Monday, July 16, 2018

Review - Pass Over

One of my favorite theater blogs will put up a ghostlight when it seems as if she's not going to post for a while.  Maybe I should do that, too.  I have an enormous work event coming up and I've been hoarding my energy and saving my money lately, so I'm sorry to have been so scarce.  I did see a show last weekend and I have a few coming up, so we'll see if I need to put the ghostlight up anytime soon...

I did want to report on the show I saw last week, since it's closing next Sunday and I think everyone needs to see it asap - I went to see Pass Over, produced by LCT3.  Full disclosure: I know the playwright and I saw an early version of this play produced a few years ago.  But even with the full disclosure of my history, I still was completely bowled over and gobsmacked by the play.  It's one of the most exciting, fearless, horrifying, moving, topical, and provocative plays I've ever seen.  I was simultaneously laughing, crying, and holding my breath throughout the night.  Some spoiler-y language may follow.

For the tiniest bit of background, Pass Over was done at Steppenwolf last season and one of the reviews caused a huge stir.  If you have a New York Times subscription, you can read about it HERE.  It caused such a stir that Spike Lee was inspired to see it and he decided it needed to be filmed immediately, so you can actually watch a filmed version of that Chicago production on Amazon Prime.  I do know that the play has been through some rewrites since Chicago, so what you watch on tv will not be the same as the power punch I saw last week at LCT3.

Antoinette Nwandu, the playwright, has written a political play for our times, using fresh and topical language alongside familiar structures and play references - I definitely saw an overt homage to Waiting for Godot, in some flavors in the set and in the use of repetition and hopelessness.  Pass Over introduces us to Moses and Kitch, two young African-American men who live on this particular street corner.  Their fear and dread are always present, but also their quick wits, their resilience and their affection for each other.  You can tell that a lot of the word games they play with each other are games they play each and every day, then, periodically, the lights shift and you see the young men raise their arms in fear.  Fear of the police.

photo credit: Jeremy Daniel
Pass Over is a play that puts directly in front of you the danger that young African-American men constantly face from the police.  There is a policeman character in the play, but there is also another unsettling character, a seemingly benign white man who says he's lost and wants to chat and rest for a moment.  I found that character utterly terrifying - the rest of the audience laughed at him a little too long, I think.  Not that he wasn't saying some funny stuff, he was, but I guess I felt underlying menace too soon.  I was so scared of him, I started to cry pretty early.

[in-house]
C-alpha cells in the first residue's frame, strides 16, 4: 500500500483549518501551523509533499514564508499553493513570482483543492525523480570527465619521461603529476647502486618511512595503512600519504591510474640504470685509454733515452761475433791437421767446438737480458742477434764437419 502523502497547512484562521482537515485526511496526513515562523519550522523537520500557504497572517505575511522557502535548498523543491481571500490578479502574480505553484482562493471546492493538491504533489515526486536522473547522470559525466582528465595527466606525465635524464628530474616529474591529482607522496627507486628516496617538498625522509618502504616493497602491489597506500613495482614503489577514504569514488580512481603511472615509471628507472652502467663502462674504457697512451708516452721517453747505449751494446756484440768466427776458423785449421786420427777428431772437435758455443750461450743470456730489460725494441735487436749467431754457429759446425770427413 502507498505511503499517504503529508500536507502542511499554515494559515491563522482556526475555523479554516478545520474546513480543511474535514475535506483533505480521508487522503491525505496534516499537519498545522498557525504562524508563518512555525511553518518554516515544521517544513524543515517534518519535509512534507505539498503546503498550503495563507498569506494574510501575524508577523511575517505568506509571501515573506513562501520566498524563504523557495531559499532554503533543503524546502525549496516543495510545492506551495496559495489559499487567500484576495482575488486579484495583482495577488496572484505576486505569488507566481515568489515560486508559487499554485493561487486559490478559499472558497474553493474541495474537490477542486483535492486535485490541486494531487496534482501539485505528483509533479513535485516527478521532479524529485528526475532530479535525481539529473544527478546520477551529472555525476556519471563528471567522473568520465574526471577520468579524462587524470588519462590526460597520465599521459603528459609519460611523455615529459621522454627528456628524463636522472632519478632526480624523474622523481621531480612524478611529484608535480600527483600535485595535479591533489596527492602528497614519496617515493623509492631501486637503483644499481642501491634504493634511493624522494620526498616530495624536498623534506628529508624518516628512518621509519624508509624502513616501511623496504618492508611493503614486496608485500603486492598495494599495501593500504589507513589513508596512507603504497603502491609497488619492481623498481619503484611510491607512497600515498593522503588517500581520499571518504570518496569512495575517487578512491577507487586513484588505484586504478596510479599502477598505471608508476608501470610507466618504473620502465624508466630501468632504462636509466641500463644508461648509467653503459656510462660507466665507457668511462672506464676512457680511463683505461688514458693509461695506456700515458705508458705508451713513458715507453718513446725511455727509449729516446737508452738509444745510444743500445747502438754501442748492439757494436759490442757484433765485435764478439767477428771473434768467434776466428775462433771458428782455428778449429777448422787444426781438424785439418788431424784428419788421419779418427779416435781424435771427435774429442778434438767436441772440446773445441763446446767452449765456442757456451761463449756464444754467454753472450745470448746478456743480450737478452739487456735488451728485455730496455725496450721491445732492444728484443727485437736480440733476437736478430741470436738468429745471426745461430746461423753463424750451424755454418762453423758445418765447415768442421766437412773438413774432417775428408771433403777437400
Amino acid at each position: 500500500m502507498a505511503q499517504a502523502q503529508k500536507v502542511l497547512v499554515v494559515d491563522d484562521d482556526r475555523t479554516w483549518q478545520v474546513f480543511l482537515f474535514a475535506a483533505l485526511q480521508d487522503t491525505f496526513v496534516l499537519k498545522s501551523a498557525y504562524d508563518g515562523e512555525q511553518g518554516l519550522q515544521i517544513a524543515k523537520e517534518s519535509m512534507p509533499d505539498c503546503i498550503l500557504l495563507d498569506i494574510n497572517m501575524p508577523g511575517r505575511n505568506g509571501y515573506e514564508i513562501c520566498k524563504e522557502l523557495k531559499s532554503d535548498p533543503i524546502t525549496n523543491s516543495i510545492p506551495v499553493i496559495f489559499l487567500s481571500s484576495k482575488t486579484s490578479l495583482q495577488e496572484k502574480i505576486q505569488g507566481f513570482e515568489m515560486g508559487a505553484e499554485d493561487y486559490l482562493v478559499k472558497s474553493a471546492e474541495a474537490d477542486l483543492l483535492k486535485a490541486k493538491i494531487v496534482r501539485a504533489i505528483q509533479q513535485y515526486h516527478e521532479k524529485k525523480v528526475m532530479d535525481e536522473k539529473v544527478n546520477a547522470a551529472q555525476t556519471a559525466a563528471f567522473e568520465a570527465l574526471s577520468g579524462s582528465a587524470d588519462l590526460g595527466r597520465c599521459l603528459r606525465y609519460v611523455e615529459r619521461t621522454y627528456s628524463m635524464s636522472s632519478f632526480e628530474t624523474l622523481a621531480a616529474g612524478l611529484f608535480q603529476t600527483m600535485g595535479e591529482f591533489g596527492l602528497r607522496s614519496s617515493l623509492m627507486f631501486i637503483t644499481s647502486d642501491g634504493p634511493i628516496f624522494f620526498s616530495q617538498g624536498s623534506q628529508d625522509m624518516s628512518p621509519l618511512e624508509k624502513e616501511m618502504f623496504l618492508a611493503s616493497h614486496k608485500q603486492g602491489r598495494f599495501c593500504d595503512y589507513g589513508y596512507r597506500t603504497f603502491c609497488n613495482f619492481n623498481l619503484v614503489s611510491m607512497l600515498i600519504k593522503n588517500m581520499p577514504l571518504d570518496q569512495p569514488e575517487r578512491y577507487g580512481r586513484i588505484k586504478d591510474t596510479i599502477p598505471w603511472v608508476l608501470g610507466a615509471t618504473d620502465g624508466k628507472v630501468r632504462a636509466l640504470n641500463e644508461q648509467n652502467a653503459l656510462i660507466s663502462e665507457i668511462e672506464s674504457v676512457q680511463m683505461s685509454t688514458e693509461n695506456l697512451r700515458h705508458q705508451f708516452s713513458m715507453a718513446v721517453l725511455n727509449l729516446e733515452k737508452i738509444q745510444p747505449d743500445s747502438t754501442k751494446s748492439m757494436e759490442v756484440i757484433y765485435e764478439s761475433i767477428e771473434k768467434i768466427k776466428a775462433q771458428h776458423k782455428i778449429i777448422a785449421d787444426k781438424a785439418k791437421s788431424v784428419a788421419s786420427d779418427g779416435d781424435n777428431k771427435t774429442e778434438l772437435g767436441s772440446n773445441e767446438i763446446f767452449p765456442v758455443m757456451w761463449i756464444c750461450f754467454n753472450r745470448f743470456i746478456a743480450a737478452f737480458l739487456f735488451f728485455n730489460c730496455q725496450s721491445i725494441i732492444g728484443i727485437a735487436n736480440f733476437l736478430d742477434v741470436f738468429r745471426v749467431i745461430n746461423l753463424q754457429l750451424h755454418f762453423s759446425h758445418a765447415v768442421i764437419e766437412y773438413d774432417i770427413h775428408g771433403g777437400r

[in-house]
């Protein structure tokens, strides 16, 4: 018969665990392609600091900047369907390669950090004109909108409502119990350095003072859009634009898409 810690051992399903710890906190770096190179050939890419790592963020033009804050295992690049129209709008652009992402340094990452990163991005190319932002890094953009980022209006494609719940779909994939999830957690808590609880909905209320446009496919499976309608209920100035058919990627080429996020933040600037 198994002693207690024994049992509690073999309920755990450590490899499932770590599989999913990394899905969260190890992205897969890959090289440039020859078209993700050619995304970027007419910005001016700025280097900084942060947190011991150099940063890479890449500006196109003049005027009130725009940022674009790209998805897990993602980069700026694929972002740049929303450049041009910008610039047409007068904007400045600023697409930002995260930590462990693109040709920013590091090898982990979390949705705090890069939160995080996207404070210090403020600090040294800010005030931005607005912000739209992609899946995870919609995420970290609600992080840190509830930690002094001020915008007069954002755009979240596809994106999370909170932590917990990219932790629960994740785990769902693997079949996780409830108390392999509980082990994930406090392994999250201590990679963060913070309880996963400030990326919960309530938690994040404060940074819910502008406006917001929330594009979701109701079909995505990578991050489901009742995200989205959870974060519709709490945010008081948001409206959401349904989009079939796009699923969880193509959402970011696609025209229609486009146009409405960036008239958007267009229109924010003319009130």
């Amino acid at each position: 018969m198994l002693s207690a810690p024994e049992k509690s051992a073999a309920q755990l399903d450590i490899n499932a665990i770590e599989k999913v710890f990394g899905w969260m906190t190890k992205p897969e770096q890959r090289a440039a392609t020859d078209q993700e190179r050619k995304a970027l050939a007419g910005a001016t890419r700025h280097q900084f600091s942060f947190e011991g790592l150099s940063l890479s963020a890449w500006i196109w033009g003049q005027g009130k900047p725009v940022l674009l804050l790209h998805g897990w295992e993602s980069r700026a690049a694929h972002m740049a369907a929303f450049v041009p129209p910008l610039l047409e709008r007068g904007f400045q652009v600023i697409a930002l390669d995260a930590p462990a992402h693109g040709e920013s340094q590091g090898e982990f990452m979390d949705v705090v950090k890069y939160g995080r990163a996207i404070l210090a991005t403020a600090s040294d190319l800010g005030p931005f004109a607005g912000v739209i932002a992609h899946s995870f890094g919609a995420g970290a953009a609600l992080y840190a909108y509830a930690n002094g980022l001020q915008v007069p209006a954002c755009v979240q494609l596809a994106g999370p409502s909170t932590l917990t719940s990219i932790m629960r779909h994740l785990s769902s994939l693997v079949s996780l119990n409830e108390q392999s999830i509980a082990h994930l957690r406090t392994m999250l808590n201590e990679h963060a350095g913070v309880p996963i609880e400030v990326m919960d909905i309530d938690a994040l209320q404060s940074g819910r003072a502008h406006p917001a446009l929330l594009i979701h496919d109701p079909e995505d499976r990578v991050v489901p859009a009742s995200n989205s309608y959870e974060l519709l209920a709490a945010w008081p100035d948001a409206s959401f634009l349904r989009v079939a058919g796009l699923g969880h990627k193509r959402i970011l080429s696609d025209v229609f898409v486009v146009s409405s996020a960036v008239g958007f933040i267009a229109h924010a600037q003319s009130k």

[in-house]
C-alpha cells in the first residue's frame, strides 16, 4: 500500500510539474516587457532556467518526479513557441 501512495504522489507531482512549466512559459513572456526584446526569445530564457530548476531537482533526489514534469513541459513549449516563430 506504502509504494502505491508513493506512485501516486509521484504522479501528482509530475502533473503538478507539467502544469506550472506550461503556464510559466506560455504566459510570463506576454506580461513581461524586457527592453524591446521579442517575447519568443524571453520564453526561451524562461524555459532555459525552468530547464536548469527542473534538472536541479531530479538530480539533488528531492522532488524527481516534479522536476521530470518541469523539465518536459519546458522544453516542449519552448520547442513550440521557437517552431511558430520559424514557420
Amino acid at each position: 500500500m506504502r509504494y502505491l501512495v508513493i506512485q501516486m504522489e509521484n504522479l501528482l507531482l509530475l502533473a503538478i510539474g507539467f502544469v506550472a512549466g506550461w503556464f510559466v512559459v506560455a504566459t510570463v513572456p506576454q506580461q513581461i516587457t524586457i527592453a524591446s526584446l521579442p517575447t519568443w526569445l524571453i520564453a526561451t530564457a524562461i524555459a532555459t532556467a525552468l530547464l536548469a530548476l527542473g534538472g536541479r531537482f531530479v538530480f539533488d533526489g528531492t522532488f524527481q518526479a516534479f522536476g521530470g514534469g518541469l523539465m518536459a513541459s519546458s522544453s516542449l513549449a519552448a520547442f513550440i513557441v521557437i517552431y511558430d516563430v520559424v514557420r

You think you know where a play like this is going to go and you would be wrong.  It is completely original (even with the Godot references) and completely unexpected.  The dialogue is absolutely thrilling.  My heart raced throughout and I just hung on every word, every double- or triple-meaning behind what was being said.  I feel this is one of the most exciting plays I've seen in a really long time and I hope it has a terrifically long life.  I hope the reason the play is so topical right now becomes extinct (seriously, when will white men realize their lives are not the most important??), but the experience of seeing this play will never be out-of-date.  In my opinion.

photo credit: Jeremy Daniel
The acting was simply fantastic by all three actors: Gabriel Ebert, Jon Michael Hill, and Namir Smallwood.  They were just all electric and real and in the moment.  They all had lightness and darkness and were totally committed to the world Antoinette has created.  The production is also fantastically directed - even the pre-show music of Golden Age Broadway show tunes was a genius touch that started off unsettling us just a bit.  The set, lights, and costumes are also first-rate.  I really can't recommend Pass Over highly enough.  It only runs for another week, so you should run over to Lincoln Center's Claire Tow space and check this out.  You won't see another play as in tune with what is happening in America right now, I'm guessing.  Oh, and I forgot to mention, there was a talkback with Antoinette after the play and it was just grand.  This was one of the best theatergoing nights I've had all year.  I so look forward to more success for Pass Over and more attention for Antoinette Nwandu.  They both deserve it.

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